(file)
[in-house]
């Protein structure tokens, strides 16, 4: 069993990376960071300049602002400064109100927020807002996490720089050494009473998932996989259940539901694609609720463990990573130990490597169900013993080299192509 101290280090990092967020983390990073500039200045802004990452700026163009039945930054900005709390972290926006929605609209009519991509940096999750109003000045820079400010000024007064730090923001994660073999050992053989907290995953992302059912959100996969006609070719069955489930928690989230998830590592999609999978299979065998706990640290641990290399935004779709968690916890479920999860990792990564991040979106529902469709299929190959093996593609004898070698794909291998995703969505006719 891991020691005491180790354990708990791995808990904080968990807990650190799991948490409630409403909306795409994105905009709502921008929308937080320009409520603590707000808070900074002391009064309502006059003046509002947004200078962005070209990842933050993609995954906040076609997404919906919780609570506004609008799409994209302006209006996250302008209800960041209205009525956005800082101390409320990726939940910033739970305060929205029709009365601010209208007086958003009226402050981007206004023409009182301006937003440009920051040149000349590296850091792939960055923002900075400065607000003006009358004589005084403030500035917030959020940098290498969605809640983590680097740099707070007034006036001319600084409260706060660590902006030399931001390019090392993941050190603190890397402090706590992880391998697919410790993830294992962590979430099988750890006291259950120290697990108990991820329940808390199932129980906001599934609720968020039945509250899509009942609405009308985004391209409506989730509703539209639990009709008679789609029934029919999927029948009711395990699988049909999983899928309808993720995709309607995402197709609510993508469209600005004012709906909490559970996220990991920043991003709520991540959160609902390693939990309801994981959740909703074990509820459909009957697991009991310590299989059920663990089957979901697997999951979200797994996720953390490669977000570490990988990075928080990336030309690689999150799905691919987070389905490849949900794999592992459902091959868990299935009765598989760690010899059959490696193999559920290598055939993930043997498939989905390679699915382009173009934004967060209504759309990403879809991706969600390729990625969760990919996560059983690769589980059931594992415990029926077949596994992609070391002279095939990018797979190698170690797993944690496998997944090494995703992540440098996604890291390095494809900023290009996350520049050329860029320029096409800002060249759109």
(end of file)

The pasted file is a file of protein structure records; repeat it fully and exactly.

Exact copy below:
[in-house]
């Protein structure tokens, strides 16, 4: 069993990376960071300049602002400064109100927020807002996490720089050494009473998932996989259940539901694609609720463990990573130990490597169900013993080299192509 101290280090990092967020983390990073500039200045802004990452700026163009039945930054900005709390972290926006929605609209009519991509940096999750109003000045820079400010000024007064730090923001994660073999050992053989907290995953992302059912959100996969006609070719069955489930928690989230998830590592999609999978299979065998706990640290641990290399935004779709968690916890479920999860990792990564991040979106529902469709299929190959093996593609004898070698794909291998995703969505006719 891991020691005491180790354990708990791995808990904080968990807990650190799991948490409630409403909306795409994105905009709502921008929308937080320009409520603590707000808070900074002391009064309502006059003046509002947004200078962005070209990842933050993609995954906040076609997404919906919780609570506004609008799409994209302006209006996250302008209800960041209205009525956005800082101390409320990726939940910033739970305060929205029709009365601010209208007086958003009226402050981007206004023409009182301006937003440009920051040149000349590296850091792939960055923002900075400065607000003006009358004589005084403030500035917030959020940098290498969605809640983590680097740099707070007034006036001319600084409260706060660590902006030399931001390019090392993941050190603190890397402090706590992880391998697919410790993830294992962590979430099988750890006291259950120290697990108990991820329940808390199932129980906001599934609720968020039945509250899509009942609405009308985004391209409506989730509703539209639990009709008679789609029934029919999927029948009711395990699988049909999983899928309808993720995709309607995402197709609510993508469209600005004012709906909490559970996220990991920043991003709520991540959160609902390693939990309801994981959740909703074990509820459909009957697991009991310590299989059920663990089957979901697997999951979200797994996720953390490669977000570490990988990075928080990336030309690689999150799905691919987070389905490849949900794999592992459902091959868990299935009765598989760690010899059959490696193999559920290598055939993930043997498939989905390679699915382009173009934004967060209504759309990403879809991706969600390729990625969760990919996560059983690769589980059931594992415990029926077949596994992609070391002279095939990018797979190698170690797993944690496998997944090494995703992540440098996604890291390095494809900023290009996350520049050329860029320029096409800002060249759109």